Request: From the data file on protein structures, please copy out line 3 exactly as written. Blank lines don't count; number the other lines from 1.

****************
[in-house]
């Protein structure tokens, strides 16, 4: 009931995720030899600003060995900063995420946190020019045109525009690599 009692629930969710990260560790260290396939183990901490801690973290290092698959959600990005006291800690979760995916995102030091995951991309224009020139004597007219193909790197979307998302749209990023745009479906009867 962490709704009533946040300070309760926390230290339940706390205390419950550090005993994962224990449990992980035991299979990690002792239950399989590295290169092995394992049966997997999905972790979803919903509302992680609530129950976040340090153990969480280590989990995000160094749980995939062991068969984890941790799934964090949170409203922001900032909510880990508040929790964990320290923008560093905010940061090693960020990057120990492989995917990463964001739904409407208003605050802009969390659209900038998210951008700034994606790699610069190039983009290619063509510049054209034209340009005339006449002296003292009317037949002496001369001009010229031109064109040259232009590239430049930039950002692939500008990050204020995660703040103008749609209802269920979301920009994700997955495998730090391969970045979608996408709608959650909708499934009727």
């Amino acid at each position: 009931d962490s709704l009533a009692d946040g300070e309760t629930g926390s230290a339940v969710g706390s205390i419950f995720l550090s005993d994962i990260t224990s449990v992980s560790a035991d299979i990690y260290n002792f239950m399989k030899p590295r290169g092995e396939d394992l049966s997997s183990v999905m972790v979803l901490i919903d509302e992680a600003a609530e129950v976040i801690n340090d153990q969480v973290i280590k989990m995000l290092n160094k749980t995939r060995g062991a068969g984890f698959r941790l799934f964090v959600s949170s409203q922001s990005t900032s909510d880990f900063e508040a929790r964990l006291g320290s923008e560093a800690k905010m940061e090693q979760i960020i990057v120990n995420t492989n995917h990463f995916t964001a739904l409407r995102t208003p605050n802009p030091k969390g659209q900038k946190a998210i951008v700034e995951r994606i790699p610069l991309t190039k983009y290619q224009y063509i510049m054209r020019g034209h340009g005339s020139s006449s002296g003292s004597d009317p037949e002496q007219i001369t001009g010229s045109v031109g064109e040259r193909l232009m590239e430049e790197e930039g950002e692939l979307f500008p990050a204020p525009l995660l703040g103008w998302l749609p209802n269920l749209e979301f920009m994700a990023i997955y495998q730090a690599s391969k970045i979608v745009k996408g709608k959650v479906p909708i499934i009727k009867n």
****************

């Amino acid at each position: 009931d962490s709704l009533a009692d946040g300070e309760t629930g926390s230290a339940v969710g706390s205390i419950f995720l550090s005993d994962i990260t224990s449990v992980s560790a035991d299979i990690y260290n002792f239950m399989k030899p590295r290169g092995e396939d394992l049966s997997s183990v999905m972790v979803l901490i919903d509302e992680a600003a609530e129950v976040i801690n340090d153990q969480v973290i280590k989990m995000l290092n160094k749980t995939r060995g062991a068969g984890f698959r941790l799934f964090v959600s949170s409203q922001s990005t900032s909510d880990f900063e508040a929790r964990l006291g320290s923008e560093a800690k905010m940061e090693q979760i960020i990057v120990n995420t492989n995917h990463f995916t964001a739904l409407r995102t208003p605050n802009p030091k969390g659209q900038k946190a998210i951008v700034e995951r994606i790699p610069l991309t190039k983009y290619q224009y063509i510049m054209r020019g034209h340009g005339s020139s006449s002296g003292s004597d009317p037949e002496q007219i001369t001009g010229s045109v031109g064109e040259r193909l232009m590239e430049e790197e930039g950002e692939l979307f500008p990050a204020p525009l995660l703040g103008w998302l749609p209802n269920l749209e979301f920009m994700a990023i997955y495998q730090a690599s391969k970045i979608v745009k996408g709608k959650v479906p909708i499934i009727k009867n």